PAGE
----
Why Cody Johnson’s Rodeo Song Is So Difficult to Perform
The reason Cody Johnson quit riding bulls is simple: he just wasn't good enough. He misses it though — man, does he ever miss it.
"Dear Rodeo" is a fascinating song on the 2019 Taste of Country RISERS' Ain't Nothin' to It album because even a kid from suburban Detroit can take something away from his pain and misery. It's a love song — swap a few nouns and you have an aching bleeder worth holding onto. Make no mistake who Johnson is singing about, however.
"That one song is probably the hardest song I've ever played because I wanna tear up every night because it was so real," The "On My Way to You" singer says. "You can't write that song unless you've lived that song."
Watch Cody Johnson's' Live Version of "On My Way to You"
Bull riding and rodeo events, Johnson points out, are a unique sport because you don't get paid unless you're winning. So, unless you're great, you're broke. With a wife and family plans, broke wasn't going to work. If he needed more of a reason, there's also the broken bones, scrapes and that strange sound his eye still makes as it rolls around his orbital bone, a result of sinus surgery.
"I don't know that it's a good idea," he admits when presented with something along the lines of "WTF?" "The thrill is that for that brief moment, you're the only person in the world doing that one thing and it's very intense. It's very draining and everybody that's watching just wants to be you for eight seconds."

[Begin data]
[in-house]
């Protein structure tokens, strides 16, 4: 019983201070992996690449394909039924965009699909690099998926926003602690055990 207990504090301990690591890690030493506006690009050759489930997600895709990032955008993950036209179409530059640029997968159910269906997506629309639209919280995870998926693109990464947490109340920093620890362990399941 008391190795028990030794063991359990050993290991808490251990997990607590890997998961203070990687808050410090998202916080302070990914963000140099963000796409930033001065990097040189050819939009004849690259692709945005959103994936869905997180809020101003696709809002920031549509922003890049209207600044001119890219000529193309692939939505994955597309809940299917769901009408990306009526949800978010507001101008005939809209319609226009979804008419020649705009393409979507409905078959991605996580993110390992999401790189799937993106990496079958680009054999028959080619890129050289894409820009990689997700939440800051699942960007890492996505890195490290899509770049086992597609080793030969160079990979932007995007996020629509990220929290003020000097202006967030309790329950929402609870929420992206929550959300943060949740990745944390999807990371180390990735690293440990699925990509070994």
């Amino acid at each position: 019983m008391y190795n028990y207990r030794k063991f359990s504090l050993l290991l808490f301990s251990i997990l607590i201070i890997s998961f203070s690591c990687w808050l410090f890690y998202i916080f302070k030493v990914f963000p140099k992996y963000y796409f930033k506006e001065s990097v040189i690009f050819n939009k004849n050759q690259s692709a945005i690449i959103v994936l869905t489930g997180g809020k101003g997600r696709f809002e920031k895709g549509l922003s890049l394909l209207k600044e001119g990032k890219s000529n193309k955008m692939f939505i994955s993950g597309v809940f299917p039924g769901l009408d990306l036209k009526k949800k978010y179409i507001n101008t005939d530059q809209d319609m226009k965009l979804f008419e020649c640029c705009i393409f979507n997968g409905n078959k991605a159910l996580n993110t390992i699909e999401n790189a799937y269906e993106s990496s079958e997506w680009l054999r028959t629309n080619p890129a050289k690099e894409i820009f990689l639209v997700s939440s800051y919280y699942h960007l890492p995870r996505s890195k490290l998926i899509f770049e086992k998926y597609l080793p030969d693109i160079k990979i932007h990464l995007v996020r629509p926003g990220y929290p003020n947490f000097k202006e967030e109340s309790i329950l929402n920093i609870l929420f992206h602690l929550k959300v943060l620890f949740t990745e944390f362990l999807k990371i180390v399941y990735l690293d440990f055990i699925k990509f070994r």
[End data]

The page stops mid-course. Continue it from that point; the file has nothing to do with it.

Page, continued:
Trent Willmon encouraged Johnson to write the song, realizing it was an area of the Texan's life he hadn't explored. That was painful, he admits, but listening to the song on the way to the airport one day prior to the album's release, he put all the pieces together to find a new peace and purpose.
"I always talk about God's plan ... I believe in faith. I believe in His plan," the singer says. "All that rodeo, that intense high of riding bulls and thinking that was what I was going to do, and that intense low of that instant realization at a young age that I wasn't good enough and I didn't finish that. That almost depressed area of my life ... all that was allowed to happen to me for one song."
Of course this begs the question of what is he living through now that will end up on paper in a decade — something Johnson approaches with confidence, if not patience. Get him talking about rodeo and the events he's still good at and you'll find a new spark in his eye — that bad-boy streak that once convinced him he could be tops in a sport few succeed in.
Good music and good advice, plus faith in God's plan, set him straight. Fortunately.
Have You Seen Cody Johnson's "Husbands and Wives" Cover?